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For those of you defending the sheriffs lack of concern for human life, what is the excuse for the man that died of influenza (or h1n1 virus)? He begged for medical care for days and wasn’t given attention until he was unconscious, in a coma state by the time he was in the ambulance. I would show more compassion when basic human rights are being questioned. You never know when it will be your son or daughter, mother or father that is put in those conditions. When And if it is would you not expect some degree of accountability no matter what their crimes?


Does Parkinson get a kick-back from local mortuaries or what?


he gets paid over $200k a year to do nothing all day is what he gets….


Oh, he’s not doing nothing–he’s spending our $$$$ like a drunken sailor!


Let me be the first to say this. When you get booked into SLO County Jail, they put you in a concrete box with the air conditioner cranked up to a nice 50 something degrees. If you stand by the door to ask for a blanket they literally just stare back at you and laugh. And if you bang on the door your just going to piss them off and then they have to be aggressive dick heads just to show that its their jail. They don’t give 2 flying sh*ts about the inmates. It took over 2 hours to get 3 blankets into the holding cell I was in. Then when I was released they tried to take my blanket away so that another inmate still in the cell couldn’t have it. Also, they feed you stale, moldy bread that’s been steamed in a dishwasher-like machine along with rotten apples and stale coffee cake. Its really messed up when I hear people defending the SLO Sheriffs Dept. There is soooo much that goes on out there that you don’t hear about. If this latest death doesn’t make you question the competency of our local law enforcement, you should seek some serious help. Wake up sheep!!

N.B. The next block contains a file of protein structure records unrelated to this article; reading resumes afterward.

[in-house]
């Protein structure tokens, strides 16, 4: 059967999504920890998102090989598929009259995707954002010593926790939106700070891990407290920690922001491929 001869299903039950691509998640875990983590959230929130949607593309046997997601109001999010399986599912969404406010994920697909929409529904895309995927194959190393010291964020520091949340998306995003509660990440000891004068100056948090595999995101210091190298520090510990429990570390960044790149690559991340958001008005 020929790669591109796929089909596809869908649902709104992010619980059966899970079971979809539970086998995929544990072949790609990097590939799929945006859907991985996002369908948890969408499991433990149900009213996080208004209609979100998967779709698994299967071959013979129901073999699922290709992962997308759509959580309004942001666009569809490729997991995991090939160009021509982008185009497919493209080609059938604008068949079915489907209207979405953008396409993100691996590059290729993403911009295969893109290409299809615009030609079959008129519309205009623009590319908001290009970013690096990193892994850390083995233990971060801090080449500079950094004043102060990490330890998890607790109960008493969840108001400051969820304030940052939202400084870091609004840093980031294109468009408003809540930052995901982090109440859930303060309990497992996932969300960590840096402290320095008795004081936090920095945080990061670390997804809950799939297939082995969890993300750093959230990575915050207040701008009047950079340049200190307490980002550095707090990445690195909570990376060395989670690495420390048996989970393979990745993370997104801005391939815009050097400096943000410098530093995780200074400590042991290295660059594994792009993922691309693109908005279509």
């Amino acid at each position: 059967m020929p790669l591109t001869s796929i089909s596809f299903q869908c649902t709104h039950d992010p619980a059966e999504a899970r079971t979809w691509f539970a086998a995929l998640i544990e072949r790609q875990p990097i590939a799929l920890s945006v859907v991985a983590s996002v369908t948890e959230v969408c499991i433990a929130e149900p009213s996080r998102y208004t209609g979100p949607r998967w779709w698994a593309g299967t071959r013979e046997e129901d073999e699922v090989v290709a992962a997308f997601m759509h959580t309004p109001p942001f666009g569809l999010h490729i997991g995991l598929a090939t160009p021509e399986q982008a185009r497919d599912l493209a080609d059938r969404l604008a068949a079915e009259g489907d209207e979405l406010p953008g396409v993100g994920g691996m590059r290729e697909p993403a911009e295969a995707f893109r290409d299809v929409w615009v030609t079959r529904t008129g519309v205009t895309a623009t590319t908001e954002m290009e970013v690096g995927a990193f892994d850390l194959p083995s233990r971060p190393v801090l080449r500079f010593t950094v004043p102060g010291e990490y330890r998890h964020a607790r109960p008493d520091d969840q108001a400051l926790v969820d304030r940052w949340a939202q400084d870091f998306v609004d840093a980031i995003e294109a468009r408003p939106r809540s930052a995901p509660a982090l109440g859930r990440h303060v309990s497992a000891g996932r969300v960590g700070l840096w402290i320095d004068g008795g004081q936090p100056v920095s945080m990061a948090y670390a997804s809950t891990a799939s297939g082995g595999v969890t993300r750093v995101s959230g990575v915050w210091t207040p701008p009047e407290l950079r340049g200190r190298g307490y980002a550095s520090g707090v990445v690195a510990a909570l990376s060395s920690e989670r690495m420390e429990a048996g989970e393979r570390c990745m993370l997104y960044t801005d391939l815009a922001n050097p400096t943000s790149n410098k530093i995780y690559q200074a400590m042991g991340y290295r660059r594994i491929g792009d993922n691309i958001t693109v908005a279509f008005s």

We’re sorry the accomodations weren’t to your liking. May we suggest you clean up your act and quit checking in?


I have mixed feelings about CCN’s coverage of this situation. The headline and lead paragraph subtly imply that this incident was part of a pattern of possible negligence by the Sheriffs Dept. The facts that follow (if correctly related) show that they did respond reasonably to this inmate/patient’s problems. There may or may not be issues of competence with the medical personnel in this case but not with the Sheriff’s Dept.

The other 3 inmate deaths have varying degrees of negligence from the Sheriff’s Dept. associated with them. Short of putting all inmates in solitary it is very difficult to keep all drugs out of the jail and I hesitate to put much blame on the Sheriff’s Dept. for someone attaining enough for an overdose. The failure to treat such overdoses (or other illnesses) in a timely matter is different and worthy of an investigation into the attitudes of the correctional officers involved and possibly jail policies about dealing with inmates’ medical emergencies as well.


did it ever cross your mind these people should not have been in jail in the first place? Or are you a big fan of the nanny police state fueled by the prison for profit system?


Should not have been in jail according to whom?

If they violated the law, then, yes, they should have been in jail.

If you’re saying you don’t like the law, or feel it is unjust, then that’s another issue.

But the law, is the law, and as such, officers are there to enforce it.